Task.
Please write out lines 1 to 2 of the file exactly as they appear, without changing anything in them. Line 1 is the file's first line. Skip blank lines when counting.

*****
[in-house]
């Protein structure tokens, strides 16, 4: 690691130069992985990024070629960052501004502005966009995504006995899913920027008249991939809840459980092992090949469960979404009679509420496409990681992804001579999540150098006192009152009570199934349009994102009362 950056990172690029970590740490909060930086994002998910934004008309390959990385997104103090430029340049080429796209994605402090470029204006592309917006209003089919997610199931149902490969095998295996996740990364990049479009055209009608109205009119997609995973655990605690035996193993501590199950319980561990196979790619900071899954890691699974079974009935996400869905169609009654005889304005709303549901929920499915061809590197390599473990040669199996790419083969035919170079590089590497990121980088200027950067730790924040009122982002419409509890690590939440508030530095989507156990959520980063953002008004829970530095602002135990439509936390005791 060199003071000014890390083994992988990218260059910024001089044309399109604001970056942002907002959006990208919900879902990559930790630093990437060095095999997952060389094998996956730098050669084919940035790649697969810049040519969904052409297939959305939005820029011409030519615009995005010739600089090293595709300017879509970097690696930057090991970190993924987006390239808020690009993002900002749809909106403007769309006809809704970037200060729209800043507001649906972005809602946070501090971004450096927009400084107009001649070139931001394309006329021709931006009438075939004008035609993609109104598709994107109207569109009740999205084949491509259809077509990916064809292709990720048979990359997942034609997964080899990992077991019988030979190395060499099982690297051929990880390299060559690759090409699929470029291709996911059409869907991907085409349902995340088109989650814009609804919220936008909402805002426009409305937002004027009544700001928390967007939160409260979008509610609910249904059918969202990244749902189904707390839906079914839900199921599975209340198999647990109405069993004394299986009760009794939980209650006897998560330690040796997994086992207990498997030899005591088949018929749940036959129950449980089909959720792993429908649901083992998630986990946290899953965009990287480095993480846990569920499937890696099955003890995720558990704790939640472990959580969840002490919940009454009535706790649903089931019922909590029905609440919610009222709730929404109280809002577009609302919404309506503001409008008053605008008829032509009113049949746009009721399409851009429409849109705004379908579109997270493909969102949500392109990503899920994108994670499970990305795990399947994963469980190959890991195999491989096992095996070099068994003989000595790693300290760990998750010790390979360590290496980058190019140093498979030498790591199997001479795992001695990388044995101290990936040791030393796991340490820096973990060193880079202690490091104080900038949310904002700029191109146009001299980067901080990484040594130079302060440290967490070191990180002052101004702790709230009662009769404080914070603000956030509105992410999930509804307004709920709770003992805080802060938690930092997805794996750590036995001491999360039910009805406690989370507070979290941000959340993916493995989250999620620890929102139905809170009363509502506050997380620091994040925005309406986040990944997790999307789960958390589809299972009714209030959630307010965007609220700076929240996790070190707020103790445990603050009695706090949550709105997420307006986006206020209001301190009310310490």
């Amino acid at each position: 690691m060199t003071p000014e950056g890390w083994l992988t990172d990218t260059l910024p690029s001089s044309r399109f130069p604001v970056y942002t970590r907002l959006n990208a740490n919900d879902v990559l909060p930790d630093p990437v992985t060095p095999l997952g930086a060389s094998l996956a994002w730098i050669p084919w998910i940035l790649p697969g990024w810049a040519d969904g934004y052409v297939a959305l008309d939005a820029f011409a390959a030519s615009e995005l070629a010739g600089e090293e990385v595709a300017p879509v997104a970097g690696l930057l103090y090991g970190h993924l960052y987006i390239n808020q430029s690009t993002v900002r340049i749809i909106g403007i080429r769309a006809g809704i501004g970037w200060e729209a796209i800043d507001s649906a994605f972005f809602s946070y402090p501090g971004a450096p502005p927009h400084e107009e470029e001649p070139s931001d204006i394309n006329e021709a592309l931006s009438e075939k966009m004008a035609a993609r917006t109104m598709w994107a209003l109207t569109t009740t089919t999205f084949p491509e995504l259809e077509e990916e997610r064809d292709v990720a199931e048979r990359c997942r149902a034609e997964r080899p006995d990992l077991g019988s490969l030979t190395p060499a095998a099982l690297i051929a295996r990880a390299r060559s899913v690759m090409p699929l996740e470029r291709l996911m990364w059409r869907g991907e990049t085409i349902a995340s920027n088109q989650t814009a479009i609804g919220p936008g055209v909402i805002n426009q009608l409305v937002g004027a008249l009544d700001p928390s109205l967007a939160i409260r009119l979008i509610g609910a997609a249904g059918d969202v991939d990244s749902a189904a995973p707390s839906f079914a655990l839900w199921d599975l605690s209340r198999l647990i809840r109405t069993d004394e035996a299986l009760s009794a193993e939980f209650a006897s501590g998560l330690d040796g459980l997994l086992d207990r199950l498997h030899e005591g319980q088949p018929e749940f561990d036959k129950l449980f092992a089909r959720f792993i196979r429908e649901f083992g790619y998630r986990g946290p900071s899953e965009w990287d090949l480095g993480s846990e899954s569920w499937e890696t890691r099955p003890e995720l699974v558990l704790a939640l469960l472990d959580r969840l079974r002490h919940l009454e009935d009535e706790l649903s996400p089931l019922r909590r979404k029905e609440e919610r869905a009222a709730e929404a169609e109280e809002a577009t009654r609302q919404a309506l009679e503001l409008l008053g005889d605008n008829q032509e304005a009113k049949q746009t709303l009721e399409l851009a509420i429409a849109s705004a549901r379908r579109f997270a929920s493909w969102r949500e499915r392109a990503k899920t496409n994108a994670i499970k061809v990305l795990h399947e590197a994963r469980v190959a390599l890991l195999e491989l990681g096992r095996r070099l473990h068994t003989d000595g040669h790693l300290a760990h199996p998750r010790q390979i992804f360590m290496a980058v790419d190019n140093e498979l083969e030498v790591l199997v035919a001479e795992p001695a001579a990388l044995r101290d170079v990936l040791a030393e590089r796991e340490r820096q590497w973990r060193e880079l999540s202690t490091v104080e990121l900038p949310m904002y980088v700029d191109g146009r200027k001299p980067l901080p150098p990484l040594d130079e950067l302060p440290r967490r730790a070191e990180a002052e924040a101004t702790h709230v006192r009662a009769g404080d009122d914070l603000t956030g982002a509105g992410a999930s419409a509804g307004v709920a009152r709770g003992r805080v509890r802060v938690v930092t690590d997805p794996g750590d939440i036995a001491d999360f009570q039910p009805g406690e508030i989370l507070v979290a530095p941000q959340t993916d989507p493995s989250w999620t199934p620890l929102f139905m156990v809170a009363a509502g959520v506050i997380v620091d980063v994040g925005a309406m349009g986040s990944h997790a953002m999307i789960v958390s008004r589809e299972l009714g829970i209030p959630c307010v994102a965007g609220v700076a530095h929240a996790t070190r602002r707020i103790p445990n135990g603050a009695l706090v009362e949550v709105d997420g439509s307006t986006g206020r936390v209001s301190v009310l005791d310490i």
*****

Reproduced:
[in-house]
């Protein structure tokens, strides 16, 4: 690691130069992985990024070629960052501004502005966009995504006995899913920027008249991939809840459980092992090949469960979404009679509420496409990681992804001579999540150098006192009152009570199934349009994102009362 950056990172690029970590740490909060930086994002998910934004008309390959990385997104103090430029340049080429796209994605402090470029204006592309917006209003089919997610199931149902490969095998295996996740990364990049479009055209009608109205009119997609995973655990605690035996193993501590199950319980561990196979790619900071899954890691699974079974009935996400869905169609009654005889304005709303549901929920499915061809590197390599473990040669199996790419083969035919170079590089590497990121980088200027950067730790924040009122982002419409509890690590939440508030530095989507156990959520980063953002008004829970530095602002135990439509936390005791 060199003071000014890390083994992988990218260059910024001089044309399109604001970056942002907002959006990208919900879902990559930790630093990437060095095999997952060389094998996956730098050669084919940035790649697969810049040519969904052409297939959305939005820029011409030519615009995005010739600089090293595709300017879509970097690696930057090991970190993924987006390239808020690009993002900002749809909106403007769309006809809704970037200060729209800043507001649906972005809602946070501090971004450096927009400084107009001649070139931001394309006329021709931006009438075939004008035609993609109104598709994107109207569109009740999205084949491509259809077509990916064809292709990720048979990359997942034609997964080899990992077991019988030979190395060499099982690297051929990880390299060559690759090409699929470029291709996911059409869907991907085409349902995340088109989650814009609804919220936008909402805002426009409305937002004027009544700001928390967007939160409260979008509610609910249904059918969202990244749902189904707390839906079914839900199921599975209340198999647990109405069993004394299986009760009794939980209650006897998560330690040796997994086992207990498997030899005591088949018929749940036959129950449980089909959720792993429908649901083992998630986990946290899953965009990287480095993480846990569920499937890696099955003890995720558990704790939640472990959580969840002490919940009454009535706790649903089931019922909590029905609440919610009222709730929404109280809002577009609302919404309506503001409008008053605008008829032509009113049949746009009721399409851009429409849109705004379908579109997270493909969102949500392109990503899920994108994670499970990305795990399947994963469980190959890991195999491989096992095996070099068994003989000595790693300290760990998750010790390979360590290496980058190019140093498979030498790591199997001479795992001695990388044995101290990936040791030393796991340490820096973990060193880079202690490091104080900038949310904002700029191109146009001299980067901080990484040594130079302060440290967490070191990180002052101004702790709230009662009769404080914070603000956030509105992410999930509804307004709920709770003992805080802060938690930092997805794996750590036995001491999360039910009805406690989370507070979290941000959340993916493995989250999620620890929102139905809170009363509502506050997380620091994040925005309406986040990944997790999307789960958390589809299972009714209030959630307010965007609220700076929240996790070190707020103790445990603050009695706090949550709105997420307006986006206020209001301190009310310490």